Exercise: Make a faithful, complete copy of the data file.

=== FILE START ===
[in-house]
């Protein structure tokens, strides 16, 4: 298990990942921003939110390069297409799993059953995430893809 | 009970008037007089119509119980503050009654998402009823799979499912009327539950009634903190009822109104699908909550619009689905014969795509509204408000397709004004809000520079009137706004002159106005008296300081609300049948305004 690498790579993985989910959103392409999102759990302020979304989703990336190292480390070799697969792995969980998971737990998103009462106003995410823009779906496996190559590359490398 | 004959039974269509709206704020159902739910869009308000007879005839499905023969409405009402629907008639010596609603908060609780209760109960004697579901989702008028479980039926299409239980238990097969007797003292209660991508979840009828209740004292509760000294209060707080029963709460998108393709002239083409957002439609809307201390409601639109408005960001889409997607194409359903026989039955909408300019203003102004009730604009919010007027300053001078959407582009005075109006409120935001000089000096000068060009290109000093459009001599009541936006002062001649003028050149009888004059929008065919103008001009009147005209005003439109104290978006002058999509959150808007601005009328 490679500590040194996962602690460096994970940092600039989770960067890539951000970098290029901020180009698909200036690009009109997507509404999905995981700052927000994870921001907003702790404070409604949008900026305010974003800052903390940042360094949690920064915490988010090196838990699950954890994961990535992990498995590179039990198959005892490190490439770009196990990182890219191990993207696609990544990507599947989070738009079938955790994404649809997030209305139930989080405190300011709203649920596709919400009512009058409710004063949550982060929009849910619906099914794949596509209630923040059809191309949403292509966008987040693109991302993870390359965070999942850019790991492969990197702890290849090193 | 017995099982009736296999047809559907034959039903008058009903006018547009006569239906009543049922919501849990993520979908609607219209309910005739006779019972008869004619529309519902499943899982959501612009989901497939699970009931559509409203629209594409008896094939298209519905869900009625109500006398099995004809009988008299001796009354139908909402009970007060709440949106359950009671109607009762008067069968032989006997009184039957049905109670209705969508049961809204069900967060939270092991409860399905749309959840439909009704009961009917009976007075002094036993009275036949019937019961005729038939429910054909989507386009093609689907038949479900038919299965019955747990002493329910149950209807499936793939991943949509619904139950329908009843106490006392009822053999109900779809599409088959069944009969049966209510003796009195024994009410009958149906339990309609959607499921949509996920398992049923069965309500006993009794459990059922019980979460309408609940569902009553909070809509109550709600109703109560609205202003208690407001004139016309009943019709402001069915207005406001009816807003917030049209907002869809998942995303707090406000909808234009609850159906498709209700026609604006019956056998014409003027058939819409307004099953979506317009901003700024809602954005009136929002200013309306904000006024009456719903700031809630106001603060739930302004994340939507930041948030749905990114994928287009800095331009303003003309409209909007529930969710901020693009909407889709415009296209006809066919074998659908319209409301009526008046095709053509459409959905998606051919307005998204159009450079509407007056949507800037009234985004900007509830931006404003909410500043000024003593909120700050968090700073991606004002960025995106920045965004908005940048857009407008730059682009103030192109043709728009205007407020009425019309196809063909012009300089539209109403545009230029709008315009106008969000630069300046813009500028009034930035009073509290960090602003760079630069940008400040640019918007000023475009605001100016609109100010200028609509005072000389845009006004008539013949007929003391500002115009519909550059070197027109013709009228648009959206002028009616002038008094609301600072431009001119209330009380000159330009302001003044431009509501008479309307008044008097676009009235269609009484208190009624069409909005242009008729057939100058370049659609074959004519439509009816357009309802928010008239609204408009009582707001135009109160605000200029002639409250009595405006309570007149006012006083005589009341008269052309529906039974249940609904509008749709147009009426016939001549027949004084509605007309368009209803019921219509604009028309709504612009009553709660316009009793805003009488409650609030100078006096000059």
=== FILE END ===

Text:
[in-house]
């Protein structure tokens, strides 16, 4: 298990990942921003939110390069297409799993059953995430893809 | 009970008037007089119509119980503050009654998402009823799979499912009327539950009634903190009822109104699908909550619009689905014969795509509204408000397709004004809000520079009137706004002159106005008296300081609300049948305004 690498790579993985989910959103392409999102759990302020979304989703990336190292480390070799697969792995969980998971737990998103009462106003995410823009779906496996190559590359490398 | 004959039974269509709206704020159902739910869009308000007879005839499905023969409405009402629907008639010596609603908060609780209760109960004697579901989702008028479980039926299409239980238990097969007797003292209660991508979840009828209740004292509760000294209060707080029963709460998108393709002239083409957002439609809307201390409601639109408005960001889409997607194409359903026989039955909408300019203003102004009730604009919010007027300053001078959407582009005075109006409120935001000089000096000068060009290109000093459009001599009541936006002062001649003028050149009888004059929008065919103008001009009147005209005003439109104290978006002058999509959150808007601005009328 490679500590040194996962602690460096994970940092600039989770960067890539951000970098290029901020180009698909200036690009009109997507509404999905995981700052927000994870921001907003702790404070409604949008900026305010974003800052903390940042360094949690920064915490988010090196838990699950954890994961990535992990498995590179039990198959005892490190490439770009196990990182890219191990993207696609990544990507599947989070738009079938955790994404649809997030209305139930989080405190300011709203649920596709919400009512009058409710004063949550982060929009849910619906099914794949596509209630923040059809191309949403292509966008987040693109991302993870390359965070999942850019790991492969990197702890290849090193 | 017995099982009736296999047809559907034959039903008058009903006018547009006569239906009543049922919501849990993520979908609607219209309910005739006779019972008869004619529309519902499943899982959501612009989901497939699970009931559509409203629209594409008896094939298209519905869900009625109500006398099995004809009988008299001796009354139908909402009970007060709440949106359950009671109607009762008067069968032989006997009184039957049905109670209705969508049961809204069900967060939270092991409860399905749309959840439909009704009961009917009976007075002094036993009275036949019937019961005729038939429910054909989507386009093609689907038949479900038919299965019955747990002493329910149950209807499936793939991943949509619904139950329908009843106490006392009822053999109900779809599409088959069944009969049966209510003796009195024994009410009958149906339990309609959607499921949509996920398992049923069965309500006993009794459990059922019980979460309408609940569902009553909070809509109550709600109703109560609205202003208690407001004139016309009943019709402001069915207005406001009816807003917030049209907002869809998942995303707090406000909808234009609850159906498709209700026609604006019956056998014409003027058939819409307004099953979506317009901003700024809602954005009136929002200013309306904000006024009456719903700031809630106001603060739930302004994340939507930041948030749905990114994928287009800095331009303003003309409209909007529930969710901020693009909407889709415009296209006809066919074998659908319209409301009526008046095709053509459409959905998606051919307005998204159009450079509407007056949507800037009234985004900007509830931006404003909410500043000024003593909120700050968090700073991606004002960025995106920045965004908005940048857009407008730059682009103030192109043709728009205007407020009425019309196809063909012009300089539209109403545009230029709008315009106008969000630069300046813009500028009034930035009073509290960090602003760079630069940008400040640019918007000023475009605001100016609109100010200028609509005072000389845009006004008539013949007929003391500002115009519909550059070197027109013709009228648009959206002028009616002038008094609301600072431009001119209330009380000159330009302001003044431009509501008479309307008044008097676009009235269609009484208190009624069409909005242009008729057939100058370049659609074959004519439509009816357009309802928010008239609204408009009582707001135009109160605000200029002639409250009595405006309570007149006012006083005589009341008269052309529906039974249940609904509008749709147009009426016939001549027949004084509605007309368009209803019921219509604009028309709504612009009553709660316009009793805003009488409650609030100078006096000059």